UnNews:Plans to build another Mt. Everest postponed
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Plans to build another Mt. Everest postponed
Where man always bites dog
Sunday, February 26, 2017, 19:46:UTC)(
22 February 2007
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WASHINGTON, D. C. - Scientists have postponed plans to build a new Mt. Everest after one of their 1972 attempts to engineer nature was decreed an “ecological disaster” by the National Academy of Sciences.
The 1972 project involved the construction of an artificial reef made of abandoned tires that would otherwise take centuries to decompose in the country’s landfills. “We wanted to make room for more important garbage in America’s dumping grounds,” Hiram Hymen told Unnews’ reporter Lotta Lies, “such as disposable diapers, booze bottles, and the corpses of our nation’s serial killers’ victims.”
To secure the tires to one another, they were chained together, and to make them more attractive to sea life, the tires were then enmeshed in nylon.
Goodyear, one of the United States’ largest tire manufacturers, sold the federal government on the idea, insisting that an alleged scientific study that the corporation had funded demonstrated that the artificial barrier would be a paradise on earth, of sorts, for marine life and that their product, once it was no longer marketable, would make “excellent ... reef material.”
“Whoever bought that argument was smoking reefer,” Dr. Otto Octavius, better known as “Dr. Octopus,” or “Doc Oc,” for short, told The Daily Bugle’s editor J. Jonah Jameson. “Most likely, there was some money involved, too, on Goodyear’s part, to help key Congressional representatives of the American people see the supposed wisdom of such an enterprise.” In reality, Doc Oc contended, “the idiots couldn’t have built a better lethal weapon against maritime life.”
Despite the nylon that the otherwise naked tires wear, virtually no sea life of any kind has been attracted to the tires. Over the years, several hundred, perhaps thousand, of the tires have broken loose of their chains and rolled hither and yon across an area of the ocean’s bottom the size of Texas. Many have washed up on the beaches of the world’s most exclusive summer resorts, and others have blocked coral growth and devastated marine life on a nearby coral reef after becoming wedged against it during their wandering journeys.
“Nations from the U. S. to Argentina are pissed off,” Doc Oc said, “and demand that something be done about this fiasco.”
Goodyear has offered to sink several of its blimps to cover up the mess, but environmentalists insist on a cleanup rather than a cover up. The tire manufacturer refuses to finance the reclamation of the area and the disposal of the 2,000,000 tires that were used to construct the artificial reef. “We supplied the tires; that’s enough,” Goodyear spokesman Bernard (“Blimpie”) Bunion said.
At taxpayer expense, the U. S. Navy will used highly-trained dolphins to clean up the mess. “Normally, they’re used for espionage purposes, but theses James Bonds of the Deep, as we call them, can also lend a helping hand - or flipper - to the proposed clean-up operation,” the Navy’s Admiral Akbar said.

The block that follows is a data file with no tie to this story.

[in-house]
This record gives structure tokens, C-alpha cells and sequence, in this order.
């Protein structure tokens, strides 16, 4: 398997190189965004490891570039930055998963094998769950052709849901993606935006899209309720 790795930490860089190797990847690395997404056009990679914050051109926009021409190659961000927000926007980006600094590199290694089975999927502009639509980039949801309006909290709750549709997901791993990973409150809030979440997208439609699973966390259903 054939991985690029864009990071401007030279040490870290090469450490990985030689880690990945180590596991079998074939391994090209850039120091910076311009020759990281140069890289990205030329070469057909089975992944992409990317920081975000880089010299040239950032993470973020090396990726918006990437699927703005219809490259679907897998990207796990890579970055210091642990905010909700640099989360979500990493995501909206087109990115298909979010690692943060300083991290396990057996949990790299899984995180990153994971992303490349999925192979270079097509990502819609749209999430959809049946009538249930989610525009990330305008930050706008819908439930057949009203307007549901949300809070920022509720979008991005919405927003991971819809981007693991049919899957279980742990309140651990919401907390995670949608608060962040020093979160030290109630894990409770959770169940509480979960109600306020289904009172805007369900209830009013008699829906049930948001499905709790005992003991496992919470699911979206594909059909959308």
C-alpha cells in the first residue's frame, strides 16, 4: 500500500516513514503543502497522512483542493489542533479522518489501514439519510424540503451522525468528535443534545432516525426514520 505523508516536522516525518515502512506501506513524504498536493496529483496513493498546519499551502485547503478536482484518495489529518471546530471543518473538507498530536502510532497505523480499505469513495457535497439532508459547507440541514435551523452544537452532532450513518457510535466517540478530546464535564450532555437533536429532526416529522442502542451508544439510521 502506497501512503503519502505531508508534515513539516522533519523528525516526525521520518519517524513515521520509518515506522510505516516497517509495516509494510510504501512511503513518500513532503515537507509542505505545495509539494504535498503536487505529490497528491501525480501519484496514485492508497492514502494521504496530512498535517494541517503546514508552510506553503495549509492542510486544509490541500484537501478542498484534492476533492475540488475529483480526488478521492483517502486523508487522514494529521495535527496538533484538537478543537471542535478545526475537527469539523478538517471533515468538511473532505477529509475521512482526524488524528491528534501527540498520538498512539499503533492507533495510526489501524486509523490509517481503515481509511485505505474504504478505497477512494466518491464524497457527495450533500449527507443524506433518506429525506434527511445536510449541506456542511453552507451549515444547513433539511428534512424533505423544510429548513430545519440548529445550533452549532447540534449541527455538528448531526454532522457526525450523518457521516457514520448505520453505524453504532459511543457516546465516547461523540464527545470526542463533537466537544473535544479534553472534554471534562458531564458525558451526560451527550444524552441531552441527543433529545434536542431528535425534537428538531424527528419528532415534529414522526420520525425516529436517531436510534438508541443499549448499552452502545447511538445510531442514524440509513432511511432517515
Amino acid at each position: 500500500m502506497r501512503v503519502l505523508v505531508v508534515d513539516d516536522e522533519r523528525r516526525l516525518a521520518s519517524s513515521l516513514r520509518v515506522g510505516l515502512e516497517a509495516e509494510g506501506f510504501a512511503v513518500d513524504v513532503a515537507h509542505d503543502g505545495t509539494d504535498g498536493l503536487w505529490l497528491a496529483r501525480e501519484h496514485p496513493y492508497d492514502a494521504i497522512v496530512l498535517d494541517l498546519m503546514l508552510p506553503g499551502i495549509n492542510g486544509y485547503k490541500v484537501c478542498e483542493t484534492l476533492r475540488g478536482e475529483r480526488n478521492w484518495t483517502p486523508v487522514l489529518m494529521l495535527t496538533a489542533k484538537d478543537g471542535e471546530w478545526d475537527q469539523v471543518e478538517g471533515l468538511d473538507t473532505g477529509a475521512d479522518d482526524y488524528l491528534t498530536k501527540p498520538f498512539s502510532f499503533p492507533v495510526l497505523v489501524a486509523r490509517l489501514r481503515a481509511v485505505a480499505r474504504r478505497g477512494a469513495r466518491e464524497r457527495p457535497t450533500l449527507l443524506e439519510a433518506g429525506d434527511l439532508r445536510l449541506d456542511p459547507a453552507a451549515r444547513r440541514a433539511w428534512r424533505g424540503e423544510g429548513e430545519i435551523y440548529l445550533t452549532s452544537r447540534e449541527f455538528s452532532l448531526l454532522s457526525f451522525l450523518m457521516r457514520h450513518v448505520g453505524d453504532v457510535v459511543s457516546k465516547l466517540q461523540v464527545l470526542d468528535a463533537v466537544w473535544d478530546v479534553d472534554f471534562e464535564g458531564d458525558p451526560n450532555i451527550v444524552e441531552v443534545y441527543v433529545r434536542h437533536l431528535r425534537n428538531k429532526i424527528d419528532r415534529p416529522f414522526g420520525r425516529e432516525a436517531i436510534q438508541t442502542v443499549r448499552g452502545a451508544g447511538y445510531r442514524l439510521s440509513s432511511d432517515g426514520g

Previous efforts to use tires to create artificial reefs have also ended in disaster, with rubber fragments breaking free to litter distant beaches and create international incidents with the United States’ friends and foes south of the border. In one instance, it was discovered that concrete is a cheaper material to use than discarded tires, much to the embarrassment of the state of New Jersey, whose taxpayers financed the project.
The clean-up operation is expected to take a month and cost taxpayers approximately a dollar a tire, or $2,000,000 total. “The next time I see a Goodyear blimp, I’m going to shoot the damned thing down,” Lester Fenton, an outraged environmentalist vowed, earning himself a stint in a federal penitentiary for making a terrorist threat.
Due to the negative publicity that has resulted from turning “much of the Atlantic Ocean into a watery landfill”, Doc Oc said plans to build an artificial Mt. Everest on Wake Island have been put on hold. The scheme called for the use of discarded tin cans to be compressed and collected in concrete cubes that would be chained together and enmeshed in women’s nylon pantyhose and then stacked, one atop another, to a height of over 32,000 feet. The purpose of the project, Doc Oc said, was to see whether such a feat could be accomplished, and the reason for the experiment was the opposite of that supplied by many who climb the actual, authentic Mt. Everest (or die trying). “They say ‘because it’s there,’” Doc Oc said. “Members of the scientific community say, in this case, ‘because it’s not there.’”
The plan to build a Mt. Everest of tin cans has been postponed “indefinitely”, according to its proponents. However, other scientists are considering the construction of an artificial desert in Idaho that would use pulverized glass from wrecked automobiles and other vehicles in lieu of sand and the creation of a man-made tornado made of a cone-shaped, three-mile-long latex “membrane.”
“Those eggheads have too much time on their hands,” Fenton said, speaking between reruns of I Love Lucy episodes he was watching in his prison cell. “They’re going to end up causing global warming or a food shortage or some such catastrophe, but, when they do, they won’t end up in jail like me. They‘ll probably end up with a Nobel Prize.”
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